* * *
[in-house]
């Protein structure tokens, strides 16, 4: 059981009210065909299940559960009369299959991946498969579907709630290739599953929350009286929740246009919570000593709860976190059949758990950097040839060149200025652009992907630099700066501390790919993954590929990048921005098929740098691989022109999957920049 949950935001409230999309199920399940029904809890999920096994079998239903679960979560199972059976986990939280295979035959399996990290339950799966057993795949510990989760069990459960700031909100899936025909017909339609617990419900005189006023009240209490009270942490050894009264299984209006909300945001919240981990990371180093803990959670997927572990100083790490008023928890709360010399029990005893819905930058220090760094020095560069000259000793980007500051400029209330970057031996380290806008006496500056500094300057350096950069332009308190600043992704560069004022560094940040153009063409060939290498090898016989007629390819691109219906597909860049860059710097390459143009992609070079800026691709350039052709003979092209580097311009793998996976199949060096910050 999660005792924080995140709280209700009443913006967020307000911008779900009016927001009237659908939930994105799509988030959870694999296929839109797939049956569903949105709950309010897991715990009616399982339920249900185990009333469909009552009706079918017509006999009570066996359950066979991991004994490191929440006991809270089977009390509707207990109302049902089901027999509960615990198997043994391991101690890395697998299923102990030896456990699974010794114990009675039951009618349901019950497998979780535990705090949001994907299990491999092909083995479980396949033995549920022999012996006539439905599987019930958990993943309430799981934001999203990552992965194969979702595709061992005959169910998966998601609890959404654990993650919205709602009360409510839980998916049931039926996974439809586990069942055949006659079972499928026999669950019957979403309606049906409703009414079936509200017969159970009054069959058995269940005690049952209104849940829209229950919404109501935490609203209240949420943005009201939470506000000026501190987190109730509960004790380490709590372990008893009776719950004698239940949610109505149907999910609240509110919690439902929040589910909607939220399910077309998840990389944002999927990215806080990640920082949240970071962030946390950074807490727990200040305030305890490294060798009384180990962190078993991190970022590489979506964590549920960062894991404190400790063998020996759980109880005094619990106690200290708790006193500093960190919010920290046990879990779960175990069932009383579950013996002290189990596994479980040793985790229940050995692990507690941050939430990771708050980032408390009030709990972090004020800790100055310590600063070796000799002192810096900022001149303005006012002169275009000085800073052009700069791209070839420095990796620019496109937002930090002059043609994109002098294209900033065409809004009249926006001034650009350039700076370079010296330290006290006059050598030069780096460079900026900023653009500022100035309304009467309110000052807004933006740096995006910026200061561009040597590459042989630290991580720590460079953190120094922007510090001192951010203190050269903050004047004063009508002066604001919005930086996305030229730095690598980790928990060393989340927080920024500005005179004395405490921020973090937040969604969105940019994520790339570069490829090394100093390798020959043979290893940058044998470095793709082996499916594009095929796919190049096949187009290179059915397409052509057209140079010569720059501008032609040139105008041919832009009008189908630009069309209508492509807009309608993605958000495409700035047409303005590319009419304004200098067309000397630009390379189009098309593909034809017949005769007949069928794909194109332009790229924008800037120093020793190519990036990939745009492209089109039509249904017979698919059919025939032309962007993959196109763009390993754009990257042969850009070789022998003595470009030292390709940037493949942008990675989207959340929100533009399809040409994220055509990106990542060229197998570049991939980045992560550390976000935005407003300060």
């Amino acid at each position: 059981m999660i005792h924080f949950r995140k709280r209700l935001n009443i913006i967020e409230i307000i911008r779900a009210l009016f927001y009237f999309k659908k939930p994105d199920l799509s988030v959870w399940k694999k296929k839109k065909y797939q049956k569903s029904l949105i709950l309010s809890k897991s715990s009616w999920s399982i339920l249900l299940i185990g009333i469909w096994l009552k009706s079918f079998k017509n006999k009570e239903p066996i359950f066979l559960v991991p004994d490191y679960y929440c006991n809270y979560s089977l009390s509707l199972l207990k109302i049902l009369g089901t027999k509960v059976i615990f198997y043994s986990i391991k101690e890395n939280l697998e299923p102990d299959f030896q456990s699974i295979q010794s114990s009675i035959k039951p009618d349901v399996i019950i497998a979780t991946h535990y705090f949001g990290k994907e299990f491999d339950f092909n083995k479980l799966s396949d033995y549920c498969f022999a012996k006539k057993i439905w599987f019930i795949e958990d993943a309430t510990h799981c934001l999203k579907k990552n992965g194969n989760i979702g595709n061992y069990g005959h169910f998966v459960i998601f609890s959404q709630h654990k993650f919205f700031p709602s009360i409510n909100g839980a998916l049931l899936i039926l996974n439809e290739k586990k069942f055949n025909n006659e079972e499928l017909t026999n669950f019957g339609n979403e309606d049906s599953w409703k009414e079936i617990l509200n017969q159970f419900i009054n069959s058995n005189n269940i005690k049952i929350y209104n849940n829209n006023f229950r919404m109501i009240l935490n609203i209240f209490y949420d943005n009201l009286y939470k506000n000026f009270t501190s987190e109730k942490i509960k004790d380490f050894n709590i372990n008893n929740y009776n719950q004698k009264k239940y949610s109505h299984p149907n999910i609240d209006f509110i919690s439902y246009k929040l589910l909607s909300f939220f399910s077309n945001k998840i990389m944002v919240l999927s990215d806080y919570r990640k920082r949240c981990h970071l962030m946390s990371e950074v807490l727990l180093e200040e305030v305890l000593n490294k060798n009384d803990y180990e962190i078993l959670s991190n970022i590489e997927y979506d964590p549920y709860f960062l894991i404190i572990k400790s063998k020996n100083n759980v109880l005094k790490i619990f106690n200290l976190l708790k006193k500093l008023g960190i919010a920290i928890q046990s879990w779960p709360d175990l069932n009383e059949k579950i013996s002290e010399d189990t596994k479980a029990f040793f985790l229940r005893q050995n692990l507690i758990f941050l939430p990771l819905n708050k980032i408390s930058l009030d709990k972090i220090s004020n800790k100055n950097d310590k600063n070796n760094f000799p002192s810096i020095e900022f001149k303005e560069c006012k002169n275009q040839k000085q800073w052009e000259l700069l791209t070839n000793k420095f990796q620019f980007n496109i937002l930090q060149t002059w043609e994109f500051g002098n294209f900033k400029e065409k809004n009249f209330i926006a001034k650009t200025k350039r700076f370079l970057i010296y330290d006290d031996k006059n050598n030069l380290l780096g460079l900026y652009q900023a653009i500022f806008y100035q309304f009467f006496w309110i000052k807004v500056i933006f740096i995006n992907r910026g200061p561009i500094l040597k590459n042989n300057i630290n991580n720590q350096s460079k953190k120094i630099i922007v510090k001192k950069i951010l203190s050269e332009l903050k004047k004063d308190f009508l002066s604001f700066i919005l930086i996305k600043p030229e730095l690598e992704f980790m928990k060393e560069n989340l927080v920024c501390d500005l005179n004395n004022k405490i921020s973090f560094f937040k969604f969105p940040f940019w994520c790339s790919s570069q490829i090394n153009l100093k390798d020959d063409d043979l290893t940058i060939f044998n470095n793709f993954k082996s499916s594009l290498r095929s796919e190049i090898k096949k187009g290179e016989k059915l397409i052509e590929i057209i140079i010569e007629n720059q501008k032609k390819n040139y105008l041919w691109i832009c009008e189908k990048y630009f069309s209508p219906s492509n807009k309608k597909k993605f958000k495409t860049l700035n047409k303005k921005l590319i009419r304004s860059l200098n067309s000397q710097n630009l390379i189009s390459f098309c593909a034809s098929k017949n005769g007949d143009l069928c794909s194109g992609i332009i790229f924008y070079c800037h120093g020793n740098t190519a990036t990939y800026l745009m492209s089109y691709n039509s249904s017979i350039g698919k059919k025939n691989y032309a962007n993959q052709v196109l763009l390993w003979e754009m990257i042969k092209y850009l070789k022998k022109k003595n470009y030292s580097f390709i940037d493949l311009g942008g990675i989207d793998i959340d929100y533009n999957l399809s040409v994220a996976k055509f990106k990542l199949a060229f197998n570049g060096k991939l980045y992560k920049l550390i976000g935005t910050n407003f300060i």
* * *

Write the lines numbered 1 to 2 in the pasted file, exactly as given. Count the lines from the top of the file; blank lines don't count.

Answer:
[in-house]
């Protein structure tokens, strides 16, 4: 059981009210065909299940559960009369299959991946498969579907709630290739599953929350009286929740246009919570000593709860976190059949758990950097040839060149200025652009992907630099700066501390790919993954590929990048921005098929740098691989022109999957920049 949950935001409230999309199920399940029904809890999920096994079998239903679960979560199972059976986990939280295979035959399996990290339950799966057993795949510990989760069990459960700031909100899936025909017909339609617990419900005189006023009240209490009270942490050894009264299984209006909300945001919240981990990371180093803990959670997927572990100083790490008023928890709360010399029990005893819905930058220090760094020095560069000259000793980007500051400029209330970057031996380290806008006496500056500094300057350096950069332009308190600043992704560069004022560094940040153009063409060939290498090898016989007629390819691109219906597909860049860059710097390459143009992609070079800026691709350039052709003979092209580097311009793998996976199949060096910050 999660005792924080995140709280209700009443913006967020307000911008779900009016927001009237659908939930994105799509988030959870694999296929839109797939049956569903949105709950309010897991715990009616399982339920249900185990009333469909009552009706079918017509006999009570066996359950066979991991004994490191929440006991809270089977009390509707207990109302049902089901027999509960615990198997043994391991101690890395697998299923102990030896456990699974010794114990009675039951009618349901019950497998979780535990705090949001994907299990491999092909083995479980396949033995549920022999012996006539439905599987019930958990993943309430799981934001999203990552992965194969979702595709061992005959169910998966998601609890959404654990993650919205709602009360409510839980998916049931039926996974439809586990069942055949006659079972499928026999669950019957979403309606049906409703009414079936509200017969159970009054069959058995269940005690049952209104849940829209229950919404109501935490609203209240949420943005009201939470506000000026501190987190109730509960004790380490709590372990008893009776719950004698239940949610109505149907999910609240509110919690439902929040589910909607939220399910077309998840990389944002999927990215806080990640920082949240970071962030946390950074807490727990200040305030305890490294060798009384180990962190078993991190970022590489979506964590549920960062894991404190400790063998020996759980109880005094619990106690200290708790006193500093960190919010920290046990879990779960175990069932009383579950013996002290189990596994479980040793985790229940050995692990507690941050939430990771708050980032408390009030709990972090004020800790100055310590600063070796000799002192810096900022001149303005006012002169275009000085800073052009700069791209070839420095990796620019496109937002930090002059043609994109002098294209900033065409809004009249926006001034650009350039700076370079010296330290006290006059050598030069780096460079900026900023653009500022100035309304009467309110000052807004933006740096995006910026200061561009040597590459042989630290991580720590460079953190120094922007510090001192951010203190050269903050004047004063009508002066604001919005930086996305030229730095690598980790928990060393989340927080920024500005005179004395405490921020973090937040969604969105940019994520790339570069490829090394100093390798020959043979290893940058044998470095793709082996499916594009095929796919190049096949187009290179059915397409052509057209140079010569720059501008032609040139105008041919832009009008189908630009069309209508492509807009309608993605958000495409700035047409303005590319009419304004200098067309000397630009390379189009098309593909034809017949005769007949069928794909194109332009790229924008800037120093020793190519990036990939745009492209089109039509249904017979698919059919025939032309962007993959196109763009390993754009990257042969850009070789022998003595470009030292390709940037493949942008990675989207959340929100533009399809040409994220055509990106990542060229197998570049991939980045992560550390976000935005407003300060």